Work and Pensions Committee
Oral evidence: Universal Credit and Managed Migration, HC 130
Wednesday 18 May 2022
Ordered by the House of Commons to be published on 18 May 2022.
Members present: Stephen Timms (Chair); Debbie Abrahams; Shaun Bailey; Siobhan Baillie; Steve McCabe; Nigel Mills; Selaine Saxby; Dr Ben Spencer; Chris Stephens; Sir Desmond Swayne.
Questions 1 to 50
I: Dominic Milne, Parliamentary Co-Chair and Legal Rights Officer, RNIB; Fran Bennett, Associate Fellow, Department of Social Policy and Intervention, University of Oxford and policy adviser to the Women’s Budget Group; Rebecca Rennison, Principal Policy Manager for welfare policy at Citizens Advice; and Sophie Corlett, Director of External Relations, MIND.
Dominic Milne, Fran Bennett, Rebecca Rennison and Sophie Corlett.
Chair: Welcome, everybody, to this meeting of the Work and Pensions Select Committee. We are very pleased this morning to welcome our four witnesses to talk to us about the Department for Work and Pensions plans to migrate claimants on existing benefits on to Universal Credit over the next couple of years. If each of the witnesses could very briefly tell us who they are, starting with Rebecca Rennison.
Rebecca Rennison: I am Principal Policy Manager for families’ welfare work at Citizens Advice. Five months in and I am still stumbling over my job title, but that is who I am and where I come from.
Sophie Corlett: I am Director of External Relations at MIND, the mental health charity.
Fran Bennett: I am Associate Fellow at the Department of Social Policy and Intervention at the University of Oxford, but I am here in my capacity as a member of the policy advisory group for the Women’s Budget Group in particular.
Dominic Milne: I am a legal rights officer with RNIB, but I am here in my capacity as parliamentary co-chair with the Disability Benefits Consortium.
Q1 Chair: Thank you very much. Last week MIND co-ordinated a letter, which I think was signed by three of the four organisations that are in front of us this morning, calling for DWP not to go ahead with its new plans for migrating legacy benefit claimants to Universal Credit. Could I ask each of you whether you share the concerns expressed in the letter? If you do, what is it in the DWP’s plan that particularly troubles you at the moment?
Sophie Corlett: It is what is not in the plan that concerns us mostly. We are aware that the 700,000 people who have mental health problems, learning disabilities or dementia—particularly that group—who are on legacy benefits struggle with the online process, with the application for Universal Credit. We know that from everybody who has already had to apply for Universal Credit. What we have not seen within the plans for managed migration is a robust plan for supporting those who may struggle with the process of transferring their claims on to Universal Credit.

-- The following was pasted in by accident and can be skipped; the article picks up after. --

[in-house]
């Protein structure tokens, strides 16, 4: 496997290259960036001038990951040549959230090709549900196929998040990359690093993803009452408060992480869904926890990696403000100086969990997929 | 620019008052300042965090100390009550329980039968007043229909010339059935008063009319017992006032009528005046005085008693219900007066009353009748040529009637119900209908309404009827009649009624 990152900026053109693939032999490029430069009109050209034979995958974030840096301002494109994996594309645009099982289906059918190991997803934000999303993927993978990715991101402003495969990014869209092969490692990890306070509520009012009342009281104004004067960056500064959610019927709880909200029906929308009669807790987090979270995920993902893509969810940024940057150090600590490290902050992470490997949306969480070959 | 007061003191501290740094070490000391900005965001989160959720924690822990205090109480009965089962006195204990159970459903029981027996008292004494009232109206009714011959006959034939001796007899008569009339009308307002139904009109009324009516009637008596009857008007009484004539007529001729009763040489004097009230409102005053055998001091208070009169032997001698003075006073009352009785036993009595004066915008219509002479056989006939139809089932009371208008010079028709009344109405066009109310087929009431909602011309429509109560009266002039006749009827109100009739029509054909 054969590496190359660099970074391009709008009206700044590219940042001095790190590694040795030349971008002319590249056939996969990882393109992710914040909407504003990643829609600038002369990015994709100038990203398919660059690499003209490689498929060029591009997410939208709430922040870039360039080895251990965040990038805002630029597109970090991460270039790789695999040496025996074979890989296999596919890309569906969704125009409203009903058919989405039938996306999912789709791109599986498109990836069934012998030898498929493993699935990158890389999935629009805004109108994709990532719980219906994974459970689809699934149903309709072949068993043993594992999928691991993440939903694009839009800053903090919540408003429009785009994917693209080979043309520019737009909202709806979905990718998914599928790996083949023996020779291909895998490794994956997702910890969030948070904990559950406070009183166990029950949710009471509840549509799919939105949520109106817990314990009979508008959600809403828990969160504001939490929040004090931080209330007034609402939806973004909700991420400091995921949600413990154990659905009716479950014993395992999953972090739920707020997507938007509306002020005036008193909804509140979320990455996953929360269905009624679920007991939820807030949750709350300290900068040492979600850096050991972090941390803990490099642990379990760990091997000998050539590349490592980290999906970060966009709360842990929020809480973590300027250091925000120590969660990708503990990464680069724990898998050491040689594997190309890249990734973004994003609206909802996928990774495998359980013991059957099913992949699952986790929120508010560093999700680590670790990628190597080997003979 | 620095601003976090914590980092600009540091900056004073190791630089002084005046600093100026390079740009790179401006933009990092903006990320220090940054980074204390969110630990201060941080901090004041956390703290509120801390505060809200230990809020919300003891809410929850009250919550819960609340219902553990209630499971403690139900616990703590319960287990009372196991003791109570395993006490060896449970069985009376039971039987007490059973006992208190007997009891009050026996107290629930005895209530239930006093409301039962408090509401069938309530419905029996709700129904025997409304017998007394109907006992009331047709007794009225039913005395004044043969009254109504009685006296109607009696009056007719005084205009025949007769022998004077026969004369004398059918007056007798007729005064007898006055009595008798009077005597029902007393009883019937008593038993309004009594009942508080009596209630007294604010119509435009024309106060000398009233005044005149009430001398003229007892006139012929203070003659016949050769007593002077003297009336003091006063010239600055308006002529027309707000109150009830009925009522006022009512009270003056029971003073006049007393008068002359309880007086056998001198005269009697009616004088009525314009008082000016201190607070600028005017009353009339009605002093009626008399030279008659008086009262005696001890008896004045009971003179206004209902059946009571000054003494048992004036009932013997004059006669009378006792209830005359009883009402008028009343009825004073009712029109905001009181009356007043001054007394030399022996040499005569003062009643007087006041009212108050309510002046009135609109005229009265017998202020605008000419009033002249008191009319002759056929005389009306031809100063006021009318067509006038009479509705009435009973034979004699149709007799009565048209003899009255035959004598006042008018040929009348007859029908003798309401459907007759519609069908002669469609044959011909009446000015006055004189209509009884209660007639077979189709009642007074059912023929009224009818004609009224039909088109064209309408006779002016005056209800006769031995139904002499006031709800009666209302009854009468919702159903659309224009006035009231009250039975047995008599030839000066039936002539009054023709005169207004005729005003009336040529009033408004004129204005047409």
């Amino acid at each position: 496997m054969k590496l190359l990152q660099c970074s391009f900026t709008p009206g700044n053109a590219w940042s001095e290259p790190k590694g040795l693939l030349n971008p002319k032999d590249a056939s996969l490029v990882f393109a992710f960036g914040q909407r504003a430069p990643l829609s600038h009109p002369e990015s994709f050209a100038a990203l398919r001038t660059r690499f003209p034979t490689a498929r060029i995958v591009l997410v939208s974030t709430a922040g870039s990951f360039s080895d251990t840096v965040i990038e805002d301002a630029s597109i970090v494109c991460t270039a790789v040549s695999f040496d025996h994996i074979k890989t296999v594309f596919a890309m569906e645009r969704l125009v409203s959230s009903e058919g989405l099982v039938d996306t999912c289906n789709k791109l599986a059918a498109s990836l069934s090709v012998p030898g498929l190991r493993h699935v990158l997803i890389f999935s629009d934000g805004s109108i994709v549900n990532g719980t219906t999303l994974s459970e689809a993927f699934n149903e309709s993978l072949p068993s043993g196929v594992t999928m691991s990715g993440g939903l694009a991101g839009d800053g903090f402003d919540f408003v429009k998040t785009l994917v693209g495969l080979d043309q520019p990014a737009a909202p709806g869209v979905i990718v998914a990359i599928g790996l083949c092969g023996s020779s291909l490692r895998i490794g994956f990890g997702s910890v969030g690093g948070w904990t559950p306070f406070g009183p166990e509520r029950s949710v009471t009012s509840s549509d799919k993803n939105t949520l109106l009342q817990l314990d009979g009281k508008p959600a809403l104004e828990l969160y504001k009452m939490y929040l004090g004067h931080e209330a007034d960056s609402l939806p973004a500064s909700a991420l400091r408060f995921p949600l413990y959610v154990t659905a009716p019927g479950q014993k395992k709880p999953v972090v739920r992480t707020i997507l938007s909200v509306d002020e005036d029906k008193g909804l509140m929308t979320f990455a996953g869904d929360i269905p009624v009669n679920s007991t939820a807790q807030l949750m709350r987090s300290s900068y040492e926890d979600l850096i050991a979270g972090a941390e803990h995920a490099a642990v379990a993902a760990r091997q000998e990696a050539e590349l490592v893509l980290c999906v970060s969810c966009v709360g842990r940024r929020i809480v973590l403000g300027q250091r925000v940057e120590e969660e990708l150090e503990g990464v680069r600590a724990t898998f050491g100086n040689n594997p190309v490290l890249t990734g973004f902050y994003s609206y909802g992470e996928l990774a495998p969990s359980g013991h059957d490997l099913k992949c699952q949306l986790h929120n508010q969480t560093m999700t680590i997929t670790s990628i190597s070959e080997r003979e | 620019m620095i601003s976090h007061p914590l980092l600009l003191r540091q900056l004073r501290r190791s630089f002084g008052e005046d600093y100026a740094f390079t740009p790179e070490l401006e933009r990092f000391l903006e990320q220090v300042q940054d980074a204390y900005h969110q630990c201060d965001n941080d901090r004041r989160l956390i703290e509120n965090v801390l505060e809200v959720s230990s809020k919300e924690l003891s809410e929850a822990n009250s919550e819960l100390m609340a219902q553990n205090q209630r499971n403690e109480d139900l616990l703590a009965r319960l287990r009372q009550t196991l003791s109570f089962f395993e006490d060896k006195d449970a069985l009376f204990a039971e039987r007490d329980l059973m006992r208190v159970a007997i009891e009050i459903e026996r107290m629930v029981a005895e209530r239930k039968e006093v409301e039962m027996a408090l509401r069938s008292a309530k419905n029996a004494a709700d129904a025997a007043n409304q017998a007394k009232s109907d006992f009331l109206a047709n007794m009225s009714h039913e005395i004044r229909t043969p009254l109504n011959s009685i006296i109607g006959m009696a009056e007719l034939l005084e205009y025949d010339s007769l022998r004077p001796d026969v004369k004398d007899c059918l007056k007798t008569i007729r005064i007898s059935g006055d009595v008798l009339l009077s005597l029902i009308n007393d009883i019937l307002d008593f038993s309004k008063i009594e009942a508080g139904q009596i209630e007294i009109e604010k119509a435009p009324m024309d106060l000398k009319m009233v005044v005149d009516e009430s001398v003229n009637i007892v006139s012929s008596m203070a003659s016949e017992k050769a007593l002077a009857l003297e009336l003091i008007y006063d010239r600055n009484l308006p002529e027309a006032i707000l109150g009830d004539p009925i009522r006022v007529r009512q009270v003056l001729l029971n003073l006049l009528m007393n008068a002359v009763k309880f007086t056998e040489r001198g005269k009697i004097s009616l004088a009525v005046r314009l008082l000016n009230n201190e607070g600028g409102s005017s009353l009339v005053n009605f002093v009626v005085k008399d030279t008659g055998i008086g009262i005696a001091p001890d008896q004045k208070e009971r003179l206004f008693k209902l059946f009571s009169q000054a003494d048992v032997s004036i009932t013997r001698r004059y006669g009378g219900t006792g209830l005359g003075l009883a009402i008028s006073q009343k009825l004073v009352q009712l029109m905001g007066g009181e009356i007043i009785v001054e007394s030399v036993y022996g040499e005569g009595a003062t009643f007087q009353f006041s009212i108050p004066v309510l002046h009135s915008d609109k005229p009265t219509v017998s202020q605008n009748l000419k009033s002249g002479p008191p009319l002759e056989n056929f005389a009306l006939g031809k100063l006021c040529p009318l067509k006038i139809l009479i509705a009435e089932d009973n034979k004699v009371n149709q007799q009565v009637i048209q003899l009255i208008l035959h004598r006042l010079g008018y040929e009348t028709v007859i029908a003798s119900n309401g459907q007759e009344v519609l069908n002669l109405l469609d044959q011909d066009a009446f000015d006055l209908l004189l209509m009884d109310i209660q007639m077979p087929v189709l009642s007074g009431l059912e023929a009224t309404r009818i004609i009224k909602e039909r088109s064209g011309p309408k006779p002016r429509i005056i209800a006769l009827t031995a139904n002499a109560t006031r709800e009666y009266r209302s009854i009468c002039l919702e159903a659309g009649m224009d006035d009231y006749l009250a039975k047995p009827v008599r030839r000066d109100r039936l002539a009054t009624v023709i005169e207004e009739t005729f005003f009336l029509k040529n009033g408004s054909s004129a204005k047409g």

We have not seen any plans for how those people will be safeguarded to make sure that at that cut-off date, which we have been told is a definite cut-off date at three months, their benefit will not be completely cut off if they are unable to engage with the process. They are given three months to engage and the expectation is that after three months they will be cut off.
We know that people absolutely struggle with the process because it is online, because they may not be well enough to engage and because they may not have the cognitive ability to engage in some circumstances. For those people there does not appear to be any safeguarding process in place proactively to approach them, to support them, to give them longer, to give them whatever help they need to make sure they transfer from one system to the next. There is the possibility therefore of people finding they have no income altogether.
In the cost of living crunch that we are in at the moment it would be bad just to have a reduction in your income, but this is potentially the devastating impact of all your income being cut off.
Q2 Chair: I will just make the point that we have had a letter from the Secretary of State about this overnight. You would not have had a chance to see this. We raised some concerns about this with her and she has told me that the Department, in this three-month discovery phase, will not stop benefits. If a claimant fails to apply within the three months they will then get a minimum one-month extension to the deadline in their notice and the Department will contact them to find out why they have not claimed and will try to be a bit proactive. Therefore I think there is a little bit of movement there, responding exactly to the point you have just made.
Sophie Corlett: Shall I respond to that?
Chair: If you would like to, yes.